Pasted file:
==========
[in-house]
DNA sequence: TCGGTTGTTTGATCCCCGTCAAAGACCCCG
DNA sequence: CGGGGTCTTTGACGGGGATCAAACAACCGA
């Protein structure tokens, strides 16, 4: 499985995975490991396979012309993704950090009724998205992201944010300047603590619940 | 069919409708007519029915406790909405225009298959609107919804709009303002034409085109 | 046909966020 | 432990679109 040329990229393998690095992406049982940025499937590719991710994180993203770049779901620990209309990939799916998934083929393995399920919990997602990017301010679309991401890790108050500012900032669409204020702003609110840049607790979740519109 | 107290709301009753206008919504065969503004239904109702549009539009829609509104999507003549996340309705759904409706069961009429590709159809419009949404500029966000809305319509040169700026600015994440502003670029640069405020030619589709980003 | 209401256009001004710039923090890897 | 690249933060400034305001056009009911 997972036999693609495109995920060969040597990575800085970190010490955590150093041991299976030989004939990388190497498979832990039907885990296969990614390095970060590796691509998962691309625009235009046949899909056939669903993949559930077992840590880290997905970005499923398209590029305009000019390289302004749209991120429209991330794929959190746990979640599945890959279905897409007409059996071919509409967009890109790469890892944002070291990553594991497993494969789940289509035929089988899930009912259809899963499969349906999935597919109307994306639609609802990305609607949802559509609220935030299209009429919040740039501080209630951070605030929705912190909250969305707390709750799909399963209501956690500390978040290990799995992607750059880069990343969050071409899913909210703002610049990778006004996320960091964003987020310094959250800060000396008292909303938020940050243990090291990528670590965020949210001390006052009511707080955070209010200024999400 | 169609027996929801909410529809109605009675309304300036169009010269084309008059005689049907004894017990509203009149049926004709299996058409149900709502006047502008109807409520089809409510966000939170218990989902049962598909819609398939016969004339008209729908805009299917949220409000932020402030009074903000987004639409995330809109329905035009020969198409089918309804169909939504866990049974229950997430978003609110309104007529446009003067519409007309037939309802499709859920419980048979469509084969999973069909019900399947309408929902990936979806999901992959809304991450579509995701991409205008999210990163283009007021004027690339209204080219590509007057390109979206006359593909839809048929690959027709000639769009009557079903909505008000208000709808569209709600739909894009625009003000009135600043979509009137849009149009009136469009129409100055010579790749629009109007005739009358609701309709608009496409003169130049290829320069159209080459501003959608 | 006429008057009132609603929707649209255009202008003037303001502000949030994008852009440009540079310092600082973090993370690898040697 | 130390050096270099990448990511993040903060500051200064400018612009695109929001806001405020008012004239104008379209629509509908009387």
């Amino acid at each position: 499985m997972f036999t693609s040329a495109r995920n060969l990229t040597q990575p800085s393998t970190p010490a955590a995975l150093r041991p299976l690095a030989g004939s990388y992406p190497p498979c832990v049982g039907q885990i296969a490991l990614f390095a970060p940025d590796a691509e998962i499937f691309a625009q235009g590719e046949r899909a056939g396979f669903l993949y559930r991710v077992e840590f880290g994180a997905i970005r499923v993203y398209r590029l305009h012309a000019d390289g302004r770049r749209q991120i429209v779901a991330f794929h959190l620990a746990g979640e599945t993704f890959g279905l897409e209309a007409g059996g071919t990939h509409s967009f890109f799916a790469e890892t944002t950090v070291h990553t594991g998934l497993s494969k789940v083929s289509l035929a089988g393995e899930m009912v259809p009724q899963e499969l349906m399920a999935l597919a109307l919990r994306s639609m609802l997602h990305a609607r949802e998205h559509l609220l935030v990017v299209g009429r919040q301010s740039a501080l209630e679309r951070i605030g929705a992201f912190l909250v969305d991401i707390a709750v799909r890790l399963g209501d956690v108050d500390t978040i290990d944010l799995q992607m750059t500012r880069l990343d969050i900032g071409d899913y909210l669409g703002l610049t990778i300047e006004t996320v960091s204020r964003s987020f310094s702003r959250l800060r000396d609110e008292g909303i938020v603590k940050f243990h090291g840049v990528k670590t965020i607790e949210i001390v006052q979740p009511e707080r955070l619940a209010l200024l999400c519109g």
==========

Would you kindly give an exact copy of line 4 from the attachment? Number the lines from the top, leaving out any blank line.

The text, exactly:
């Protein structure tokens, strides 16, 4: 499985995975490991396979012309993704950090009724998205992201944010300047603590619940 | 069919409708007519029915406790909405225009298959609107919804709009303002034409085109 | 046909966020 | 432990679109 040329990229393998690095992406049982940025499937590719991710994180993203770049779901620990209309990939799916998934083929393995399920919990997602990017301010679309991401890790108050500012900032669409204020702003609110840049607790979740519109 | 107290709301009753206008919504065969503004239904109702549009539009829609509104999507003549996340309705759904409706069961009429590709159809419009949404500029966000809305319509040169700026600015994440502003670029640069405020030619589709980003 | 209401256009001004710039923090890897 | 690249933060400034305001056009009911 997972036999693609495109995920060969040597990575800085970190010490955590150093041991299976030989004939990388190497498979832990039907885990296969990614390095970060590796691509998962691309625009235009046949899909056939669903993949559930077992840590880290997905970005499923398209590029305009000019390289302004749209991120429209991330794929959190746990979640599945890959279905897409007409059996071919509409967009890109790469890892944002070291990553594991497993494969789940289509035929089988899930009912259809899963499969349906999935597919109307994306639609609802990305609607949802559509609220935030299209009429919040740039501080209630951070605030929705912190909250969305707390709750799909399963209501956690500390978040290990799995992607750059880069990343969050071409899913909210703002610049990778006004996320960091964003987020310094959250800060000396008292909303938020940050243990090291990528670590965020949210001390006052009511707080955070209010200024999400 | 169609027996929801909410529809109605009675309304300036169009010269084309008059005689049907004894017990509203009149049926004709299996058409149900709502006047502008109807409520089809409510966000939170218990989902049962598909819609398939016969004339008209729908805009299917949220409000932020402030009074903000987004639409995330809109329905035009020969198409089918309804169909939504866990049974229950997430978003609110309104007529446009003067519409007309037939309802499709859920419980048979469509084969999973069909019900399947309408929902990936979806999901992959809304991450579509995701991409205008999210990163283009007021004027690339209204080219590509007057390109979206006359593909839809048929690959027709000639769009009557079903909505008000208000709808569209709600739909894009625009003000009135600043979509009137849009149009009136469009129409100055010579790749629009109007005739009358609701309709608009496409003169130049290829320069159209080459501003959608 | 006429008057009132609603929707649209255009202008003037303001502000949030994008852009440009540079310092600082973090993370690898040697 | 130390050096270099990448990511993040903060500051200064400018612009695109929001806001405020008012004239104008379209629509509908009387």